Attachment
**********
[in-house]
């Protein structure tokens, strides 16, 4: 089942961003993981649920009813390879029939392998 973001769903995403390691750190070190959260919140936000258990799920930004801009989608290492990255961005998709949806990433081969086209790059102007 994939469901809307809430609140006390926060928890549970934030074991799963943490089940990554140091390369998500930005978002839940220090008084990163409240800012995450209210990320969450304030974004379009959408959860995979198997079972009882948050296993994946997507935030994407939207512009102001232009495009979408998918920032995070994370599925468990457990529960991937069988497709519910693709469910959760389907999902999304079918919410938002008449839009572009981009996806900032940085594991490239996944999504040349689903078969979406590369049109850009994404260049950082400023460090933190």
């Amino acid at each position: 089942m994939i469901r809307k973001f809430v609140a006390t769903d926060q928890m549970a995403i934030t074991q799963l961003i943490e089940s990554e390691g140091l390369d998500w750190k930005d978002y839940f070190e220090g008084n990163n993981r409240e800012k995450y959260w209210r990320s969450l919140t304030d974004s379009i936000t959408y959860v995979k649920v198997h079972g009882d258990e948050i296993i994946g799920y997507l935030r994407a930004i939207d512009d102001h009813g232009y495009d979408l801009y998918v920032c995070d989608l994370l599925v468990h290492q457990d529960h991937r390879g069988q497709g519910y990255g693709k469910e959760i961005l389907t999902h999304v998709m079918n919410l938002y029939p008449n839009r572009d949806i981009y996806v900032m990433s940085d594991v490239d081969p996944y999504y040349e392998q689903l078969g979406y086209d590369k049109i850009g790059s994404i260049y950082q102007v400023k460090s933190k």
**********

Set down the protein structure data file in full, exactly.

[in-house]
């Protein structure tokens, strides 16, 4: 089942961003993981649920009813390879029939392998 973001769903995403390691750190070190959260919140936000258990799920930004801009989608290492990255961005998709949806990433081969086209790059102007 994939469901809307809430609140006390926060928890549970934030074991799963943490089940990554140091390369998500930005978002839940220090008084990163409240800012995450209210990320969450304030974004379009959408959860995979198997079972009882948050296993994946997507935030994407939207512009102001232009495009979408998918920032995070994370599925468990457990529960991937069988497709519910693709469910959760389907999902999304079918919410938002008449839009572009981009996806900032940085594991490239996944999504040349689903078969979406590369049109850009994404260049950082400023460090933190």
């Amino acid at each position: 089942m994939i469901r809307k973001f809430v609140a006390t769903d926060q928890m549970a995403i934030t074991q799963l961003i943490e089940s990554e390691g140091l390369d998500w750190k930005d978002y839940f070190e220090g008084n990163n993981r409240e800012k995450y959260w209210r990320s969450l919140t304030d974004s379009i936000t959408y959860v995979k649920v198997h079972g009882d258990e948050i296993i994946g799920y997507l935030r994407a930004i939207d512009d102001h009813g232009y495009d979408l801009y998918v920032c995070d989608l994370l599925v468990h290492q457990d529960h991937r390879g069988q497709g519910y990255g693709k469910e959760i961005l389907t999902h999304v998709m079918n919410l938002y029939p008449n839009r572009d949806i981009y996806v900032m990433s940085d594991v490239d081969p996944y999504y040349e392998q689903l078969g979406y086209d590369k049109i850009g790059s994404i260049y950082q102007v400023k460090s933190k």